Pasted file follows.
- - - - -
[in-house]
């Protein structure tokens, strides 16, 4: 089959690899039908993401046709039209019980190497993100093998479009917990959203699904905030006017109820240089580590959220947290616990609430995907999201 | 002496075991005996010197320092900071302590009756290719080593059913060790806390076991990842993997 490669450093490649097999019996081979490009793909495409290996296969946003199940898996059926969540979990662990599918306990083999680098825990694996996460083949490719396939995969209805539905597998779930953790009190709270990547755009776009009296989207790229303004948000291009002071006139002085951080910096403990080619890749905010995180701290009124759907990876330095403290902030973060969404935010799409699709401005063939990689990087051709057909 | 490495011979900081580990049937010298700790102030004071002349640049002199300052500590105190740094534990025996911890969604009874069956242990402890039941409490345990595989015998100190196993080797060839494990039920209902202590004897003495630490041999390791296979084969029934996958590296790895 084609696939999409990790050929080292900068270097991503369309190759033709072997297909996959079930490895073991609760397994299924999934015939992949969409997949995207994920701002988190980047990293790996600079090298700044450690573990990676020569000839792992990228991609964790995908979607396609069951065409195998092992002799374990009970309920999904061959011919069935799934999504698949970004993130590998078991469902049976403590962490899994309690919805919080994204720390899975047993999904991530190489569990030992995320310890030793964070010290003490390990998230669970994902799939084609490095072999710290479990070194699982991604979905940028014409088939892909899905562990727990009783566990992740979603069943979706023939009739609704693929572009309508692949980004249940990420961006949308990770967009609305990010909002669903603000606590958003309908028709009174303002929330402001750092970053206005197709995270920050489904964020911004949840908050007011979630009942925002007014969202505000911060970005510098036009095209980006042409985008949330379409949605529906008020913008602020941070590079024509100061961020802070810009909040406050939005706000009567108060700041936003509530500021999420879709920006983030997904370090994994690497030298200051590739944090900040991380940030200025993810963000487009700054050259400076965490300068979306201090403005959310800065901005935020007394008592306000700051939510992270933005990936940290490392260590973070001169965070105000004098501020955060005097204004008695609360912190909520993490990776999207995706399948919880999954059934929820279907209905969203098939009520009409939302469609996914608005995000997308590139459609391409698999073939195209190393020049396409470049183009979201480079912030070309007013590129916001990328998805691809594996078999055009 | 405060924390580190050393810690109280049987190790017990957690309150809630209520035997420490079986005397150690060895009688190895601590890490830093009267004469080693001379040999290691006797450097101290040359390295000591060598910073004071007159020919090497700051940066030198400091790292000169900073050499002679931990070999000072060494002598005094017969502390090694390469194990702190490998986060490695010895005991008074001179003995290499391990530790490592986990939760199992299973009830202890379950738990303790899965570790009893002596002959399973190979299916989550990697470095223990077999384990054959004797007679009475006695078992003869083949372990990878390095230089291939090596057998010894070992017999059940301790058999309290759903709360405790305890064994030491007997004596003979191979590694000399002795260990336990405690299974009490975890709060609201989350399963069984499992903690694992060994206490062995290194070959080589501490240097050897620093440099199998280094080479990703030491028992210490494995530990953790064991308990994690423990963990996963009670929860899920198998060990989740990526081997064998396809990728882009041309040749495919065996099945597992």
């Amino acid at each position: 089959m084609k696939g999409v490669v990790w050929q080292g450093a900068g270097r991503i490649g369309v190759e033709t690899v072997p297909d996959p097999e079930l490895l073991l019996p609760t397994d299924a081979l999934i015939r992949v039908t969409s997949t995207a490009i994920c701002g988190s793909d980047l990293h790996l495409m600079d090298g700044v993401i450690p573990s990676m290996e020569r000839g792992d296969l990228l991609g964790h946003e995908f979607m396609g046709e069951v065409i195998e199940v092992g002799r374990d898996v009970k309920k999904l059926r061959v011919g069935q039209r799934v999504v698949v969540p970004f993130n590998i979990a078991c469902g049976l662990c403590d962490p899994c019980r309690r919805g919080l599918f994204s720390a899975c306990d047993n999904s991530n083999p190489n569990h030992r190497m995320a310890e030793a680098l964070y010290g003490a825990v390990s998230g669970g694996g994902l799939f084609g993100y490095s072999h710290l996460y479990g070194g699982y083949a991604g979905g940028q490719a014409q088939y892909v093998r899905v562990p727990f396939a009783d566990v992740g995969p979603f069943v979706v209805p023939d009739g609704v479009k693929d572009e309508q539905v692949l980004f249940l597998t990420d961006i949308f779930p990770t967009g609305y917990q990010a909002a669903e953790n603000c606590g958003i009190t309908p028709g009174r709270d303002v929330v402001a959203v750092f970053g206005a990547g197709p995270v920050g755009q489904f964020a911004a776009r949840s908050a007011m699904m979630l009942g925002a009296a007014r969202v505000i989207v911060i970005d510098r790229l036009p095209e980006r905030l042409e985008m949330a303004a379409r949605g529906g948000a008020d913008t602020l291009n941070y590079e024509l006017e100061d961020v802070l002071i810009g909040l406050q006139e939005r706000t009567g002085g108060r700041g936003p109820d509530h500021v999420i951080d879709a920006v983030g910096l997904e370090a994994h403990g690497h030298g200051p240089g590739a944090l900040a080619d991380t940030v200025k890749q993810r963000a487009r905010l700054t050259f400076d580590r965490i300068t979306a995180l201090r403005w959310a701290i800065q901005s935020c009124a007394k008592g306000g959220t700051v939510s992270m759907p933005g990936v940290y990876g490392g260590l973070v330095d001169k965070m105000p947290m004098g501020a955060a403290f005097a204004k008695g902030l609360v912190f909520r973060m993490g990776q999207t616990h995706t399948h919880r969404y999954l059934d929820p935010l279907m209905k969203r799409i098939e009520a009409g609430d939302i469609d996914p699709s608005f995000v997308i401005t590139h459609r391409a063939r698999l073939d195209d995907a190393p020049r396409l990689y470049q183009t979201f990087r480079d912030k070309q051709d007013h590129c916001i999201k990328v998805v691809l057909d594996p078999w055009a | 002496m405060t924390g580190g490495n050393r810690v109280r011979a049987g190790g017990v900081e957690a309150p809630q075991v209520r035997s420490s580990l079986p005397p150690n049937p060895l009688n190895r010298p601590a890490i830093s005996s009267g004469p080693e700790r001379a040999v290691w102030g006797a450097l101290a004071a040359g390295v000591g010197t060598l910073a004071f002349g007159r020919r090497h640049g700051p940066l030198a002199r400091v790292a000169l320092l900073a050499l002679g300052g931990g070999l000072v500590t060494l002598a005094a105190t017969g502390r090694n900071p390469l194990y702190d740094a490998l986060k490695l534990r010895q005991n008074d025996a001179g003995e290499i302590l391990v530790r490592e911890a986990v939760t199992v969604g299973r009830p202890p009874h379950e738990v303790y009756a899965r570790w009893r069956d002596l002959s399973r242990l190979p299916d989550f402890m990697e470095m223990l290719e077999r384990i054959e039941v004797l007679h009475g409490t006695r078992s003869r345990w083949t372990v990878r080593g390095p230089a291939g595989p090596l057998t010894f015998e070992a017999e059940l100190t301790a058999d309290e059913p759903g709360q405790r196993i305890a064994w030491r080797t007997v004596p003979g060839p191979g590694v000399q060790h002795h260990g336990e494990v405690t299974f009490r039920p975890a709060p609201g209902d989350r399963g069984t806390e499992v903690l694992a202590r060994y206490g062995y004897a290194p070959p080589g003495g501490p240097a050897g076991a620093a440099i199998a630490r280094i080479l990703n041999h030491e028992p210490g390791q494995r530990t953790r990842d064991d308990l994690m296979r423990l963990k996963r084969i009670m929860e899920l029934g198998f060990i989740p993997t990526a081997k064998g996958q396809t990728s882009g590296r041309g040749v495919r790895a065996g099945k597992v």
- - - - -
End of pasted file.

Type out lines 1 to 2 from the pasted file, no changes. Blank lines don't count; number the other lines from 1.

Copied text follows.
[in-house]
């Protein structure tokens, strides 16, 4: 089959690899039908993401046709039209019980190497993100093998479009917990959203699904905030006017109820240089580590959220947290616990609430995907999201 | 002496075991005996010197320092900071302590009756290719080593059913060790806390076991990842993997 490669450093490649097999019996081979490009793909495409290996296969946003199940898996059926969540979990662990599918306990083999680098825990694996996460083949490719396939995969209805539905597998779930953790009190709270990547755009776009009296989207790229303004948000291009002071006139002085951080910096403990080619890749905010995180701290009124759907990876330095403290902030973060969404935010799409699709401005063939990689990087051709057909 | 490495011979900081580990049937010298700790102030004071002349640049002199300052500590105190740094534990025996911890969604009874069956242990402890039941409490345990595989015998100190196993080797060839494990039920209902202590004897003495630490041999390791296979084969029934996958590296790895 084609696939999409990790050929080292900068270097991503369309190759033709072997297909996959079930490895073991609760397994299924999934015939992949969409997949995207994920701002988190980047990293790996600079090298700044450690573990990676020569000839792992990228991609964790995908979607396609069951065409195998092992002799374990009970309920999904061959011919069935799934999504698949970004993130590998078991469902049976403590962490899994309690919805919080994204720390899975047993999904991530190489569990030992995320310890030793964070010290003490390990998230669970994902799939084609490095072999710290479990070194699982991604979905940028014409088939892909899905562990727990009783566990992740979603069943979706023939009739609704693929572009309508692949980004249940990420961006949308990770967009609305990010909002669903603000606590958003309908028709009174303002929330402001750092970053206005197709995270920050489904964020911004949840908050007011979630009942925002007014969202505000911060970005510098036009095209980006042409985008949330379409949605529906008020913008602020941070590079024509100061961020802070810009909040406050939005706000009567108060700041936003509530500021999420879709920006983030997904370090994994690497030298200051590739944090900040991380940030200025993810963000487009700054050259400076965490300068979306201090403005959310800065901005935020007394008592306000700051939510992270933005990936940290490392260590973070001169965070105000004098501020955060005097204004008695609360912190909520993490990776999207995706399948919880999954059934929820279907209905969203098939009520009409939302469609996914608005995000997308590139459609391409698999073939195209190393020049396409470049183009979201480079912030070309007013590129916001990328998805691809594996078999055009 | 405060924390580190050393810690109280049987190790017990957690309150809630209520035997420490079986005397150690060895009688190895601590890490830093009267004469080693001379040999290691006797450097101290040359390295000591060598910073004071007159020919090497700051940066030198400091790292000169900073050499002679931990070999000072060494002598005094017969502390090694390469194990702190490998986060490695010895005991008074001179003995290499391990530790490592986990939760199992299973009830202890379950738990303790899965570790009893002596002959399973190979299916989550990697470095223990077999384990054959004797007679009475006695078992003869083949372990990878390095230089291939090596057998010894070992017999059940301790058999309290759903709360405790305890064994030491007997004596003979191979590694000399002795260990336990405690299974009490975890709060609201989350399963069984499992903690694992060994206490062995290194070959080589501490240097050897620093440099199998280094080479990703030491028992210490494995530990953790064991308990994690423990963990996963009670929860899920198998060990989740990526081997064998396809990728882009041309040749495919065996099945597992």